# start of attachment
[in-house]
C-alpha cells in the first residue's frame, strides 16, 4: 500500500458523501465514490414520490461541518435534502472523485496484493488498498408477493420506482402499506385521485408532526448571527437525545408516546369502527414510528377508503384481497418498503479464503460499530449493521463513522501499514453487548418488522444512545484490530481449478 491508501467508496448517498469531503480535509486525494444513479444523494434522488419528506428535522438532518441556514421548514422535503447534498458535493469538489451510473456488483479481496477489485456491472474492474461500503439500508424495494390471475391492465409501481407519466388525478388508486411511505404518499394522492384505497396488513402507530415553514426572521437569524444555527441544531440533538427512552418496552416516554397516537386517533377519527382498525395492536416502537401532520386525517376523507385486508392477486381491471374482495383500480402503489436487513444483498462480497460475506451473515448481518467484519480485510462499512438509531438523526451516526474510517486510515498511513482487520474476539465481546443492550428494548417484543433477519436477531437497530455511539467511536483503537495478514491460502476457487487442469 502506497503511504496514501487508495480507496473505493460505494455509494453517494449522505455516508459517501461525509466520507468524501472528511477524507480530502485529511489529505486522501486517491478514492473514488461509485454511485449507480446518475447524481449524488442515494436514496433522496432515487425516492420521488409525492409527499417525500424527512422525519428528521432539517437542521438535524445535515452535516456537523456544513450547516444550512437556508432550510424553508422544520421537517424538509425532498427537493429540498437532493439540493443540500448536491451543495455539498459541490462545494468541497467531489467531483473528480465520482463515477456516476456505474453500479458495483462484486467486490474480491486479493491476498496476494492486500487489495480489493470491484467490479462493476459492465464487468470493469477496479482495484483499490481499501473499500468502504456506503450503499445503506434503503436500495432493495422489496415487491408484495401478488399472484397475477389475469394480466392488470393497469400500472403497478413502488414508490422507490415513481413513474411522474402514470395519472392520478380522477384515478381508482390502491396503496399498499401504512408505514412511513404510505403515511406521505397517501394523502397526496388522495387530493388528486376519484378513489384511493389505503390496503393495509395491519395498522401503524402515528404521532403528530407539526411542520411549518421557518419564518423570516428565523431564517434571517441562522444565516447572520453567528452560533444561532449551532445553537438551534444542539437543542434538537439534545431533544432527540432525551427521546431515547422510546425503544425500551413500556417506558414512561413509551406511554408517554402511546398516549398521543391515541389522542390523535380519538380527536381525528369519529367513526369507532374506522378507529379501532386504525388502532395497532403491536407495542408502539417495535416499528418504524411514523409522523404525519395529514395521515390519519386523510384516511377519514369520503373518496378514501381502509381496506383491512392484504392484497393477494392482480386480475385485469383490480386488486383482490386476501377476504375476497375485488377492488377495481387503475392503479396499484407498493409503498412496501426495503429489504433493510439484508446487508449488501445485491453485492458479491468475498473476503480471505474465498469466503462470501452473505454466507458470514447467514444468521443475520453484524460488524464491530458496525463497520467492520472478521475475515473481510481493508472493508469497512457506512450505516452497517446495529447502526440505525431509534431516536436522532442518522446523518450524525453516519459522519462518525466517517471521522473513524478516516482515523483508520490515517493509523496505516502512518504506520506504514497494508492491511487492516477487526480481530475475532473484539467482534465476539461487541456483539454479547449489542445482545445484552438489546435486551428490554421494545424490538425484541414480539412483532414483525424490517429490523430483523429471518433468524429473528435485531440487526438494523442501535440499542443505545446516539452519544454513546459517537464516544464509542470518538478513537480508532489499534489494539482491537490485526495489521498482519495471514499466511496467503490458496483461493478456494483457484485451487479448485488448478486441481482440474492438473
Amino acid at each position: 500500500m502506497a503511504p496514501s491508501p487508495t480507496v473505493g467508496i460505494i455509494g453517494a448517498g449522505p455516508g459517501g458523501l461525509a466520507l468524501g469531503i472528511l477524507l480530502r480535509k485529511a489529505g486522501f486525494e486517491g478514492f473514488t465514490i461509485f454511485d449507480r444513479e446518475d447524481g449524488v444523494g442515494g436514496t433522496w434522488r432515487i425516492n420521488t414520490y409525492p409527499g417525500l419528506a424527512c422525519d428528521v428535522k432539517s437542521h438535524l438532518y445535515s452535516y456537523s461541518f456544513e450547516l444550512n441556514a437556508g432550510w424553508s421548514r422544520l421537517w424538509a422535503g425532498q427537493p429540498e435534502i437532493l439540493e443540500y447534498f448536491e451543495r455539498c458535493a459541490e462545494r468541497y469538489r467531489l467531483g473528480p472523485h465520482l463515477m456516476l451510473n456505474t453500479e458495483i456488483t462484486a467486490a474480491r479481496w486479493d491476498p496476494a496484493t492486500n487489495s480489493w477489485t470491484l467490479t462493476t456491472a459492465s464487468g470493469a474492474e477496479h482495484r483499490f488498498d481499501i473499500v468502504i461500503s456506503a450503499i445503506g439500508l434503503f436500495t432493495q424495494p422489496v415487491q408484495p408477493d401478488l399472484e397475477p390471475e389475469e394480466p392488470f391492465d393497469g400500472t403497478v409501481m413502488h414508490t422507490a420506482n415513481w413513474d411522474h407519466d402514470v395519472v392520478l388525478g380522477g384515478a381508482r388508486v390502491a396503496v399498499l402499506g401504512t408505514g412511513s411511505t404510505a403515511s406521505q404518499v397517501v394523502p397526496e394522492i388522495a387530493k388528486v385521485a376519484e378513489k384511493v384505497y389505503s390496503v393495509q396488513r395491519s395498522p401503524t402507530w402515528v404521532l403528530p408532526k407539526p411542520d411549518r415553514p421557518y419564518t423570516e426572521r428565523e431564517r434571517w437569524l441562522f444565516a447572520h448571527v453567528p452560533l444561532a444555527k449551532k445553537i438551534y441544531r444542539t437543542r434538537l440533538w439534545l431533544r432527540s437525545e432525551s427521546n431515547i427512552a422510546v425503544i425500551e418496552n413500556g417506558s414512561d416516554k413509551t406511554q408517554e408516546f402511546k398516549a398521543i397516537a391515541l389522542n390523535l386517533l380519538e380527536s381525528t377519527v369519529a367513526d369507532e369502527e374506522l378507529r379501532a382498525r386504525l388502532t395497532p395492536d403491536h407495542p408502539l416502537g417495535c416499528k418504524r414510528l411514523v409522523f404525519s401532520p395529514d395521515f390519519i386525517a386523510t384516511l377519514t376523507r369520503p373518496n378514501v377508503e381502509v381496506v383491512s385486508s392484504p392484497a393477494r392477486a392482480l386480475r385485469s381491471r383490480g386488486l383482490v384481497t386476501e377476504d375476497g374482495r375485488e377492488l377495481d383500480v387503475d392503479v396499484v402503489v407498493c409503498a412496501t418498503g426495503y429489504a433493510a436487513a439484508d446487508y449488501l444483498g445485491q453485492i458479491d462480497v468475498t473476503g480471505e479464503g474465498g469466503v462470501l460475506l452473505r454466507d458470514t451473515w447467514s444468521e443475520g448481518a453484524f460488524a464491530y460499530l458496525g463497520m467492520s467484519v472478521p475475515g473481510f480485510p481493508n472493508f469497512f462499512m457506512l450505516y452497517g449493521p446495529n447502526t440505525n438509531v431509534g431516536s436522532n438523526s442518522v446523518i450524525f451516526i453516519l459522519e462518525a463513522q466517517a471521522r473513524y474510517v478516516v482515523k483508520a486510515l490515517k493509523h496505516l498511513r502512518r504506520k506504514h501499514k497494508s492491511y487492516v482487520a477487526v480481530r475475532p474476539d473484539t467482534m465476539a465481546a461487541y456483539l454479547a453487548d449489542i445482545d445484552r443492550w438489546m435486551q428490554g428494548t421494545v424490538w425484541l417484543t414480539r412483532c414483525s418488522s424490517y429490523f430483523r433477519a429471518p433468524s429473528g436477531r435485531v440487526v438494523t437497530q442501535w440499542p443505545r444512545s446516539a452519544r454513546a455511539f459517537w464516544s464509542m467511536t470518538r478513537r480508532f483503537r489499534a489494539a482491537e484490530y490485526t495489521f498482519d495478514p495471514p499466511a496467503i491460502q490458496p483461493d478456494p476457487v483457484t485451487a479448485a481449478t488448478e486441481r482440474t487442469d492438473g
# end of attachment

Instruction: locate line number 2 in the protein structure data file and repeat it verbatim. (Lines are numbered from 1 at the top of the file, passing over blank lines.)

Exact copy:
C-alpha cells in the first residue's frame, strides 16, 4: 500500500458523501465514490414520490461541518435534502472523485496484493488498498408477493420506482402499506385521485408532526448571527437525545408516546369502527414510528377508503384481497418498503479464503460499530449493521463513522501499514453487548418488522444512545484490530481449478 491508501467508496448517498469531503480535509486525494444513479444523494434522488419528506428535522438532518441556514421548514422535503447534498458535493469538489451510473456488483479481496477489485456491472474492474461500503439500508424495494390471475391492465409501481407519466388525478388508486411511505404518499394522492384505497396488513402507530415553514426572521437569524444555527441544531440533538427512552418496552416516554397516537386517533377519527382498525395492536416502537401532520386525517376523507385486508392477486381491471374482495383500480402503489436487513444483498462480497460475506451473515448481518467484519480485510462499512438509531438523526451516526474510517486510515498511513482487520474476539465481546443492550428494548417484543433477519436477531437497530455511539467511536483503537495478514491460502476457487487442469 502506497503511504496514501487508495480507496473505493460505494455509494453517494449522505455516508459517501461525509466520507468524501472528511477524507480530502485529511489529505486522501486517491478514492473514488461509485454511485449507480446518475447524481449524488442515494436514496433522496432515487425516492420521488409525492409527499417525500424527512422525519428528521432539517437542521438535524445535515452535516456537523456544513450547516444550512437556508432550510424553508422544520421537517424538509425532498427537493429540498437532493439540493443540500448536491451543495455539498459541490462545494468541497467531489467531483473528480465520482463515477456516476456505474453500479458495483462484486467486490474480491486479493491476498496476494492486500487489495480489493470491484467490479462493476459492465464487468470493469477496479482495484483499490481499501473499500468502504456506503450503499445503506434503503436500495432493495422489496415487491408484495401478488399472484397475477389475469394480466392488470393497469400500472403497478413502488414508490422507490415513481413513474411522474402514470395519472392520478380522477384515478381508482390502491396503496399498499401504512408505514412511513404510505403515511406521505397517501394523502397526496388522495387530493388528486376519484378513489384511493389505503390496503393495509395491519395498522401503524402515528404521532403528530407539526411542520411549518421557518419564518423570516428565523431564517434571517441562522444565516447572520453567528452560533444561532449551532445553537438551534444542539437543542434538537439534545431533544432527540432525551427521546431515547422510546425503544425500551413500556417506558414512561413509551406511554408517554402511546398516549398521543391515541389522542390523535380519538380527536381525528369519529367513526369507532374506522378507529379501532386504525388502532395497532403491536407495542408502539417495535416499528418504524411514523409522523404525519395529514395521515390519519386523510384516511377519514369520503373518496378514501381502509381496506383491512392484504392484497393477494392482480386480475385485469383490480386488486383482490386476501377476504375476497375485488377492488377495481387503475392503479396499484407498493409503498412496501426495503429489504433493510439484508446487508449488501445485491453485492458479491468475498473476503480471505474465498469466503462470501452473505454466507458470514447467514444468521443475520453484524460488524464491530458496525463497520467492520472478521475475515473481510481493508472493508469497512457506512450505516452497517446495529447502526440505525431509534431516536436522532442518522446523518450524525453516519459522519462518525466517517471521522473513524478516516482515523483508520490515517493509523496505516502512518504506520506504514497494508492491511487492516477487526480481530475475532473484539467482534465476539461487541456483539454479547449489542445482545445484552438489546435486551428490554421494545424490538425484541414480539412483532414483525424490517429490523430483523429471518433468524429473528435485531440487526438494523442501535440499542443505545446516539452519544454513546459517537464516544464509542470518538478513537480508532489499534489494539482491537490485526495489521498482519495471514499466511496467503490458496483461493478456494483457484485451487479448485488448478486441481482440474492438473